Si Kahn’s Gone, Gonna Rise Again is a great American song, much covered. But there is just one absolutely definitive, great, recorded version. It’s not American!
If you were to hear many of the recorded versions of Gone, Gonna Rise Again – including, even, some by its author – you might well find the song a tad tedious, “worthy”, saccharine, preachy, bland, a suitable target for Tom Lehrer.
You would be dead wrong if you were to assume that Si Kahn is a smug, self-congralutory, armchair socialist “folkie”. He has in fact always “walked”, not just “talked” – a veteran organiser, activist, author and scholar…and he has written more than one superb song.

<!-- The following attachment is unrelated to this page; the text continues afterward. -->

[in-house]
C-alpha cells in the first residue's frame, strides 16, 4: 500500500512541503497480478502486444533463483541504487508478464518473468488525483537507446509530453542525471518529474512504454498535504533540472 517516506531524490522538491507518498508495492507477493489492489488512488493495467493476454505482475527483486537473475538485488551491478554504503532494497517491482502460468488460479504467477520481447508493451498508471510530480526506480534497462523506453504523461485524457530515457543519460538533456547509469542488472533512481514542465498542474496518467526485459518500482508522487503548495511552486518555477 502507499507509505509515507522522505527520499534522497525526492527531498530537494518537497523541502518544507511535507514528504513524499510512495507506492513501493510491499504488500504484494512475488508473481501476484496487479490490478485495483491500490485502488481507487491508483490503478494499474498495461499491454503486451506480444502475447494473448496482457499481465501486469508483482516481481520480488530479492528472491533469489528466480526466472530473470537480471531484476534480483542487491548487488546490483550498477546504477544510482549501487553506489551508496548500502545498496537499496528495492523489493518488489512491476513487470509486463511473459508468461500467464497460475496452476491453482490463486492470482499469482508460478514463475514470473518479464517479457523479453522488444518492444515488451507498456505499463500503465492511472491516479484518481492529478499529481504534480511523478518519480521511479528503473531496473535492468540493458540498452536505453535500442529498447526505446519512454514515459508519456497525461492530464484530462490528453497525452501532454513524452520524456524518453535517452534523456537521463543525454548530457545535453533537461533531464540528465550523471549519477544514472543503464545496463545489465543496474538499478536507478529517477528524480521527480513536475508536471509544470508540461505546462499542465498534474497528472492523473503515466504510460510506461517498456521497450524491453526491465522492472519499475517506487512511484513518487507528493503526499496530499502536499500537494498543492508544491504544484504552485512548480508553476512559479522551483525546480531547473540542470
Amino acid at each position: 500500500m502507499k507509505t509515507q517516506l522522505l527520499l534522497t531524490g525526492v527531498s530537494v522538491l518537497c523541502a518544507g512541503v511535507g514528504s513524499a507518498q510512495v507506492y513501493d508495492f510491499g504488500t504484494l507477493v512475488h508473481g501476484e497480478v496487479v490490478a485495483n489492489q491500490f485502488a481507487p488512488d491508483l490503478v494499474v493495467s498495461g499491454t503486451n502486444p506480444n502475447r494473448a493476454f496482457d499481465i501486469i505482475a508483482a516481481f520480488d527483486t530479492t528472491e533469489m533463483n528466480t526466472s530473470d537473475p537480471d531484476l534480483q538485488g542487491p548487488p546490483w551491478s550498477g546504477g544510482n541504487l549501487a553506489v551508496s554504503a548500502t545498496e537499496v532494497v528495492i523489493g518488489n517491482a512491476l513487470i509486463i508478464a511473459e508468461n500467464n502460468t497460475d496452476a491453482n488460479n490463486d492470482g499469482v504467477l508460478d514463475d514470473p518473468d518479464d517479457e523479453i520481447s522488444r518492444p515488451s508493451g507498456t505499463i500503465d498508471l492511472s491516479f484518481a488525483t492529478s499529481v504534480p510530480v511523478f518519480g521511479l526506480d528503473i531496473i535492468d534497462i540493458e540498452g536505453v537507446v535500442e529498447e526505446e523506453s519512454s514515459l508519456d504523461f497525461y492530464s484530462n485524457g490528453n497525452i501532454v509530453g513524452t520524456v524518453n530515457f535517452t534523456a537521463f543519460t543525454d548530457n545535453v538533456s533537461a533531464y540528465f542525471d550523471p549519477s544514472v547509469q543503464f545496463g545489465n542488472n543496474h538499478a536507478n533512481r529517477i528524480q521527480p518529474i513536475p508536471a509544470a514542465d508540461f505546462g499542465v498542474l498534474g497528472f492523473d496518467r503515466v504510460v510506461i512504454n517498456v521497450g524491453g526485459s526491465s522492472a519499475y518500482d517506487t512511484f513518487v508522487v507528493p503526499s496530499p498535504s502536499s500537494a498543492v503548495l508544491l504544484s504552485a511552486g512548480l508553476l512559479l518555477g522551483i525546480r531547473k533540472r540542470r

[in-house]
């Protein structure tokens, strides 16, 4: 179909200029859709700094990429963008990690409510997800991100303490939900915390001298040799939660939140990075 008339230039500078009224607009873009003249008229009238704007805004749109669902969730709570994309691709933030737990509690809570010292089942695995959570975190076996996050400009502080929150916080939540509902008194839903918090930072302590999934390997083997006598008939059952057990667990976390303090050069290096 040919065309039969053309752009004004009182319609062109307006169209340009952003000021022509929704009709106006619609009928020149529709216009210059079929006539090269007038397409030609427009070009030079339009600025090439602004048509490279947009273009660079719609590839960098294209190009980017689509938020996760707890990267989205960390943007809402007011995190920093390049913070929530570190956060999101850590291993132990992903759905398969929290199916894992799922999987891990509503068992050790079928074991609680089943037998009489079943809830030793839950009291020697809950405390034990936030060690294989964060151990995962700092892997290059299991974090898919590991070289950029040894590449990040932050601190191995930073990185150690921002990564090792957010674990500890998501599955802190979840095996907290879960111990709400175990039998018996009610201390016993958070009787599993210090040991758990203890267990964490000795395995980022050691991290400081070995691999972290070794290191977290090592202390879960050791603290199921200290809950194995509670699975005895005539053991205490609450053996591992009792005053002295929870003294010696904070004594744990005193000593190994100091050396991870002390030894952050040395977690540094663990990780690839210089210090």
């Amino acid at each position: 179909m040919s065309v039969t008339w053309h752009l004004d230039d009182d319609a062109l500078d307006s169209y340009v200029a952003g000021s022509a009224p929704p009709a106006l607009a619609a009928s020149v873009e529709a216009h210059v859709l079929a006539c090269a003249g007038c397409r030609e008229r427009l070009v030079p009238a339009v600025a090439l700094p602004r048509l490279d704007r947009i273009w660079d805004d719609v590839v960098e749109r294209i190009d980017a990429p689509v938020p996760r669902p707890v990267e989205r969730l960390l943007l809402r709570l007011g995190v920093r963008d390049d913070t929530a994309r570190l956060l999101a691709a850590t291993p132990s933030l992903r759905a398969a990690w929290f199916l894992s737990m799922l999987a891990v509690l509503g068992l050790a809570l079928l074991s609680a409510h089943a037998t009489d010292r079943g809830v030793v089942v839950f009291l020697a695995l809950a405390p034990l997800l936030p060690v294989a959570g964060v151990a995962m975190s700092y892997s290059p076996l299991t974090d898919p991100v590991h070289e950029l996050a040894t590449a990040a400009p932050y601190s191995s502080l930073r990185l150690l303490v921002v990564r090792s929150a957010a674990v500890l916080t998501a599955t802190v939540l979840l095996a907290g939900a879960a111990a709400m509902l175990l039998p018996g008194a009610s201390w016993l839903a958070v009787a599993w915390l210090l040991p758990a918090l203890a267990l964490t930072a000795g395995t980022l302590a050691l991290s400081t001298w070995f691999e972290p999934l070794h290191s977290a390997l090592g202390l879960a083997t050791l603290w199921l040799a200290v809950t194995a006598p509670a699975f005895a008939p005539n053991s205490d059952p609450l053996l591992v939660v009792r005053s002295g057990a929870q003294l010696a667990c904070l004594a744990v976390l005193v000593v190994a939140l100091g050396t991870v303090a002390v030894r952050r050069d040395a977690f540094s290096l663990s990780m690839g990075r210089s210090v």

However, on recordings at least, Si is not his best songs’ best conveyor.
His original recording of Gone, Gonna Rise Again appeared in 1974, on Si’s debut LP, New Wood.
Nearly a quarter of a century later a Scotsman “owned” the song, with an uncanny solo version – much more intimate and “personal”, and at the same time immensely more powerful, vivid.
Here, the song’s greatness becomes inescapably evident:
The performance is on Dick Gaughan‘s 1998 album Redwood Cathedral; this is but one of a considerable number of examples of Gaughan’s uncanny ability to “get more out of a song” than has any other singer – its author included.